From Marv Peterson,  

Instead of an aviation story I thought these historical sayings were worth forwarding to you.

Since you always refer to us as old, or some as ancient, we all will appreciate the comments from the REALLY OLD!! ENJOY

Marv

Early aircraft throttles had a ball on the end for a good grip; in order to go full throttle, the pilot had to push the throttle all the way forward into the wall of the instrument panel. Hence "balls to the wall" for going very fast.

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During WWII, U.S. airplanes were armed with belts of ammo, which they would shoot during dogfights and on strafing runs. These belts were folded into the wing compartments that fed their machine guns. These belts measure 27 feet and contained hundreds of cartridges. Oftentimes, the pilots would return from their missions having expended all of their bullets on various targets. They would say, "I gave them the whole nine yards," meaning they used up all of their ammunition

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Did you know the saying "God willing and the creek don't rise" was in reference to the Creek Indians and not a body of water? It was written by Benjamin Hawkins in the late 18th century. He was a politician and Indian diplomat. While in the South, Hawkins was requested by the President to return to Washington. In his response, he was said to write, "God willing and the Creek don't rise." Because he capitalized the word "Creek" he was referring to the Creek Indian tribe and not a body of water.

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In George Washington's days, there were no cameras. One's image was either sculpted or painted. Some paintings of George Washington have him standing behind a desk with one arm behind his back while others showed both legs and both arms. Prices charged by painters were not based on how many people were to be painted, but by how many limbs were to be painted.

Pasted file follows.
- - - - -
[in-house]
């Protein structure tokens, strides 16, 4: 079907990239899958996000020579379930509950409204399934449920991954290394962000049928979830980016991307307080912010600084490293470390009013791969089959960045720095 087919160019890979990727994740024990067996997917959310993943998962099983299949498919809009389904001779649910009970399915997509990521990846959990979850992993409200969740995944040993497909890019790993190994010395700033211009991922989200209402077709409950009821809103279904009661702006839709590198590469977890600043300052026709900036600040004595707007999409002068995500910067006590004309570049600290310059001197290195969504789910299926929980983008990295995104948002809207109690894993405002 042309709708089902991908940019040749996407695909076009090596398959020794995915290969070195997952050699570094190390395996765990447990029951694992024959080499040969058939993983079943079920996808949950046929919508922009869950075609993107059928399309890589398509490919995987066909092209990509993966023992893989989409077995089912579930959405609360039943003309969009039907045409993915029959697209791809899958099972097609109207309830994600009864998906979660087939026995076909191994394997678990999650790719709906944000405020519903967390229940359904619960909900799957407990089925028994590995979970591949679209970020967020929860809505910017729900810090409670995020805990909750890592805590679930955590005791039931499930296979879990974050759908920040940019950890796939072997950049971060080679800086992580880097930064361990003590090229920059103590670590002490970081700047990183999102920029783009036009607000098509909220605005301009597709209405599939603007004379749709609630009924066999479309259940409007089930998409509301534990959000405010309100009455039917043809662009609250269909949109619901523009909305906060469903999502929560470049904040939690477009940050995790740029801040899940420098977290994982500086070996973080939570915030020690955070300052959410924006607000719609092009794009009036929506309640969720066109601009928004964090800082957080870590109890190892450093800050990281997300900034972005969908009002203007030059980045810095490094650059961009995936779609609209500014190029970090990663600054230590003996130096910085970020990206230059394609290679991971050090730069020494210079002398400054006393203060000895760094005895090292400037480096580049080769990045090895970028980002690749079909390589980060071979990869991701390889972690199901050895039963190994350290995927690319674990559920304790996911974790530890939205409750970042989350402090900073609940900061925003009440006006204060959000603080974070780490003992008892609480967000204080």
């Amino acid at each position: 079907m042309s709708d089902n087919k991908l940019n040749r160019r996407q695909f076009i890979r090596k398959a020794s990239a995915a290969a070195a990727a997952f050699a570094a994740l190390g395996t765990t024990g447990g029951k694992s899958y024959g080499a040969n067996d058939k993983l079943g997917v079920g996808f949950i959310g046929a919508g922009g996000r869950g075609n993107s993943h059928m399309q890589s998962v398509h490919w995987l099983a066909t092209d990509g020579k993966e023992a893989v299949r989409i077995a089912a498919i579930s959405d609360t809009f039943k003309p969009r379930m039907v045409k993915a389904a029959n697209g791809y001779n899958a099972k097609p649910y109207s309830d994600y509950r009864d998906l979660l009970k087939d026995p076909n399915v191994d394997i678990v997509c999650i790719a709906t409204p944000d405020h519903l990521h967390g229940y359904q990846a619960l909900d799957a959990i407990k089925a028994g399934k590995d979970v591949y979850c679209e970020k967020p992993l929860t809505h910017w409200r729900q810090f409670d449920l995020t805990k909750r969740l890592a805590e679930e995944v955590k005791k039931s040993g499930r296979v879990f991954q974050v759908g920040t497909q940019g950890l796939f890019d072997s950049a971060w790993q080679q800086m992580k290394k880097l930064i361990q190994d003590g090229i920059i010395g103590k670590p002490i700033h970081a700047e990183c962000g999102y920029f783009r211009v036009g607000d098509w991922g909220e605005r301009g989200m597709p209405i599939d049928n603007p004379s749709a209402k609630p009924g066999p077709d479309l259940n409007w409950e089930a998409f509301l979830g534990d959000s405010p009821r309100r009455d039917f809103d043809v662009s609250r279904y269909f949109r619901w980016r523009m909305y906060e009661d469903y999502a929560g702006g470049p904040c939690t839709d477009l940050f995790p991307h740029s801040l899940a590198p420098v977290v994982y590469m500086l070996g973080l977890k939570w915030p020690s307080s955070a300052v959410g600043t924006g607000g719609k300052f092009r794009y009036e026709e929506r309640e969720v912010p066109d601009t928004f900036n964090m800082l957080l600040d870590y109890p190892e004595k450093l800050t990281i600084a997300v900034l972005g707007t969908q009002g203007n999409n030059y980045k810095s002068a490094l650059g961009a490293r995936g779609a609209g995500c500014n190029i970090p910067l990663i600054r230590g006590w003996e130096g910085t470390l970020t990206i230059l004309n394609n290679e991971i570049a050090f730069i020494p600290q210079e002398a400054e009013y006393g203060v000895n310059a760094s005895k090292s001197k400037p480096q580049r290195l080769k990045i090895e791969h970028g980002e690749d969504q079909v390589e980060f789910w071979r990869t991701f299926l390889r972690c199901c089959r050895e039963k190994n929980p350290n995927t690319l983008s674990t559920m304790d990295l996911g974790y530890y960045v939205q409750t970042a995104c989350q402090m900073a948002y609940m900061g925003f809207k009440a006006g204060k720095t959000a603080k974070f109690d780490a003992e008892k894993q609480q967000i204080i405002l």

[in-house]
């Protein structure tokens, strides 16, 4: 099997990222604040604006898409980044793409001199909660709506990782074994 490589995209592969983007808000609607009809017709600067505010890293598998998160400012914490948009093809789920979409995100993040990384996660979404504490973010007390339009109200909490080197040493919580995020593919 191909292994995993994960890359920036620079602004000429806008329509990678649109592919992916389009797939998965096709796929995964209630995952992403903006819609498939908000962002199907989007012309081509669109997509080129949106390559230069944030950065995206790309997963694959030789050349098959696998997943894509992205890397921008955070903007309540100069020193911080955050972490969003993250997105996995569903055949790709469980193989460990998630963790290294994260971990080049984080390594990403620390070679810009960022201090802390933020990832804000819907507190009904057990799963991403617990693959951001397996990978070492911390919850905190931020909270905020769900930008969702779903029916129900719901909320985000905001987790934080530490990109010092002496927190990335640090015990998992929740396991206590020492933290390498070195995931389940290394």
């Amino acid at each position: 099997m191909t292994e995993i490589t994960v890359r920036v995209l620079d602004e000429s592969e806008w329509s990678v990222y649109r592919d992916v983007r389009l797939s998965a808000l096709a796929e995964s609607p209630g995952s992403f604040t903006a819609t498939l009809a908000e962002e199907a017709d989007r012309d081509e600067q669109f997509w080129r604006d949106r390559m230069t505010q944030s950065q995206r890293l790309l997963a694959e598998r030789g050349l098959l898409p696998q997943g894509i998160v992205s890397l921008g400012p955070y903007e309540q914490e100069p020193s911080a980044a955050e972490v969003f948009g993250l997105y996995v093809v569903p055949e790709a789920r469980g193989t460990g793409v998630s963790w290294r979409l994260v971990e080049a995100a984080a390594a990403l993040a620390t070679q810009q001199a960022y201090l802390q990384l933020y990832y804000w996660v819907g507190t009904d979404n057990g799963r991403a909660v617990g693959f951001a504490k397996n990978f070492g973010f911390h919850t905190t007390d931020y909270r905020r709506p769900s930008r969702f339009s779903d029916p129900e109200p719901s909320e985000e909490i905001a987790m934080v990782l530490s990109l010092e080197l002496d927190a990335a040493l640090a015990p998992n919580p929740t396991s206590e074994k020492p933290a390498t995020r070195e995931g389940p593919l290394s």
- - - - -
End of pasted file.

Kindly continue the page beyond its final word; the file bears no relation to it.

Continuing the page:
Arms and legs are 'limbs,' therefore painting them would cost the buyer more. Hence the expression, 'Okay, but it'll cost you an arm and a leg.' (Artists know hands and arms are more difficult to paint.)

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As incredible as it sounds, men and women took baths only twice a year (May and October). Women kept their hair covered, while men shaved their heads (because of lice and bugs) and wore wigs. Wealthy men could afford good wigs made from wool. They couldn't wash the wigs, so to clean them they would carve out a loaf of bread, put the wig in the shell, and bake it for 30 minutes. The heat would make the wig big and fluffy, hence the term 'big wig'.  Today we often use the term here comes the 'Big Wig' because someone appears to be or is powerful and wealthy.